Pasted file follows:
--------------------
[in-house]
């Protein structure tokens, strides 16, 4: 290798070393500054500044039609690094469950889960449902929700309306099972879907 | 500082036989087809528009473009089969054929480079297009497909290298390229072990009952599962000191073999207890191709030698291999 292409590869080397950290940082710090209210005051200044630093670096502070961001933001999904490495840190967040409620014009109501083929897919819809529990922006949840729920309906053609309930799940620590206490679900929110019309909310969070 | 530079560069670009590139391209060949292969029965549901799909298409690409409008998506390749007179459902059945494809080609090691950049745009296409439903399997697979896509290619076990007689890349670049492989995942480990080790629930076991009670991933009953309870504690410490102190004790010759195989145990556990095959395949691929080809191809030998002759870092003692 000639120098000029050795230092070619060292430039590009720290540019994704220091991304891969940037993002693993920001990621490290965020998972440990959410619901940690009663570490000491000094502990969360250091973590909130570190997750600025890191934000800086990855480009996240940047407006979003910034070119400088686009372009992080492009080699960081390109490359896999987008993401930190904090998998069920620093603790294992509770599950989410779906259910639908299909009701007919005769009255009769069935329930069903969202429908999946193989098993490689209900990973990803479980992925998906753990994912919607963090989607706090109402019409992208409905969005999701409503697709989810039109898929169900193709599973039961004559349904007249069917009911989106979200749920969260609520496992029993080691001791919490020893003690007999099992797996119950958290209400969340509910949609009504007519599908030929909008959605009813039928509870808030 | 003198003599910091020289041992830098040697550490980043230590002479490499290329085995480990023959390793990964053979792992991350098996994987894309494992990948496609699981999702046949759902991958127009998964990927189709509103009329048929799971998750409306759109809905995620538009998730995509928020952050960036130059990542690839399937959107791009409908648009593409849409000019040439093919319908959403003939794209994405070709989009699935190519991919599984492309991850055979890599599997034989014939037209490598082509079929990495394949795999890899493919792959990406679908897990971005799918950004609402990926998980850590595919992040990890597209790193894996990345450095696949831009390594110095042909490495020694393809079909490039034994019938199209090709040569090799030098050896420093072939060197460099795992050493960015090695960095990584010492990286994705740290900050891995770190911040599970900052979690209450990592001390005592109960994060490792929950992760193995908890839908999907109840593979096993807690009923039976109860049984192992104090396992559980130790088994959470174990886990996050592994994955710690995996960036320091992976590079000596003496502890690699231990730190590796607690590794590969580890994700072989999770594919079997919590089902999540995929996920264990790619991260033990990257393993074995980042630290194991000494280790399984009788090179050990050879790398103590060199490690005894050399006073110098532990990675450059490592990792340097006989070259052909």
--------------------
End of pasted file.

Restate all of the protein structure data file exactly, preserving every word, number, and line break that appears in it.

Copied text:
[in-house]
């Protein structure tokens, strides 16, 4: 290798070393500054500044039609690094469950889960449902929700309306099972879907 | 500082036989087809528009473009089969054929480079297009497909290298390229072990009952599962000191073999207890191709030698291999 292409590869080397950290940082710090209210005051200044630093670096502070961001933001999904490495840190967040409620014009109501083929897919819809529990922006949840729920309906053609309930799940620590206490679900929110019309909310969070 | 530079560069670009590139391209060949292969029965549901799909298409690409409008998506390749007179459902059945494809080609090691950049745009296409439903399997697979896509290619076990007689890349670049492989995942480990080790629930076991009670991933009953309870504690410490102190004790010759195989145990556990095959395949691929080809191809030998002759870092003692 000639120098000029050795230092070619060292430039590009720290540019994704220091991304891969940037993002693993920001990621490290965020998972440990959410619901940690009663570490000491000094502990969360250091973590909130570190997750600025890191934000800086990855480009996240940047407006979003910034070119400088686009372009992080492009080699960081390109490359896999987008993401930190904090998998069920620093603790294992509770599950989410779906259910639908299909009701007919005769009255009769069935329930069903969202429908999946193989098993490689209900990973990803479980992925998906753990994912919607963090989607706090109402019409992208409905969005999701409503697709989810039109898929169900193709599973039961004559349904007249069917009911989106979200749920969260609520496992029993080691001791919490020893003690007999099992797996119950958290209400969340509910949609009504007519599908030929909008959605009813039928509870808030 | 003198003599910091020289041992830098040697550490980043230590002479490499290329085995480990023959390793990964053979792992991350098996994987894309494992990948496609699981999702046949759902991958127009998964990927189709509103009329048929799971998750409306759109809905995620538009998730995509928020952050960036130059990542690839399937959107791009409908648009593409849409000019040439093919319908959403003939794209994405070709989009699935190519991919599984492309991850055979890599599997034989014939037209490598082509079929990495394949795999890899493919792959990406679908897990971005799918950004609402990926998980850590595919992040990890597209790193894996990345450095696949831009390594110095042909490495020694393809079909490039034994019938199209090709040569090799030098050896420093072939060197460099795992050493960015090695960095990584010492990286994705740290900050891995770190911040599970900052979690209450990592001390005592109960994060490792929950992760193995908890839908999907109840593979096993807690009923039976109860049984192992104090396992559980130790088994959470174990886990996050592994994955710690995996960036320091992976590079000596003496502890690699231990730190590796607690590794590969580890994700072989999770594919079997919590089902999540995929996920264990790619991260033990990257393993074995980042630290194991000494280790399984009788090179050990050879790398103590060199490690005894050399006073110098532990990675450059490592990792340097006989070259052909």